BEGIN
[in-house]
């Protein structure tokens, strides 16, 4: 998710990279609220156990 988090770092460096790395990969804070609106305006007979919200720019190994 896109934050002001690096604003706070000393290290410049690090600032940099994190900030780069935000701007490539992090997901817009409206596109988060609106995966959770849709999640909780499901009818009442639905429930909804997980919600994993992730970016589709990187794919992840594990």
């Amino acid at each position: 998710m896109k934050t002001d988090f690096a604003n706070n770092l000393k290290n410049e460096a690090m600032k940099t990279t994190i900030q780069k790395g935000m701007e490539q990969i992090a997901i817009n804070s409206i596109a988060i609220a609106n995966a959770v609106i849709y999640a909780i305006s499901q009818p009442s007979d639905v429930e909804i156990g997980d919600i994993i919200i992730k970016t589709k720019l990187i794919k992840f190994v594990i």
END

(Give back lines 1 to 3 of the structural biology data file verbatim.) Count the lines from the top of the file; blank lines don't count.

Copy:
[in-house]
């Protein structure tokens, strides 16, 4: 998710990279609220156990 988090770092460096790395990969804070609106305006007979919200720019190994 896109934050002001690096604003706070000393290290410049690090600032940099994190900030780069935000701007490539992090997901817009409206596109988060609106995966959770849709999640909780499901009818009442639905429930909804997980919600994993992730970016589709990187794919992840594990």
């Amino acid at each position: 998710m896109k934050t002001d988090f690096a604003n706070n770092l000393k290290n410049e460096a690090m600032k940099t990279t994190i900030q780069k790395g935000m701007e490539q990969i992090a997901i817009n804070s409206i596109a988060i609220a609106n995966a959770v609106i849709y999640a909780i305006s499901q009818p009442s007979d639905v429930e909804i156990g997980d919600i994993i919200i992730k970016t589709k720019l990187i794919k992840f190994v594990i």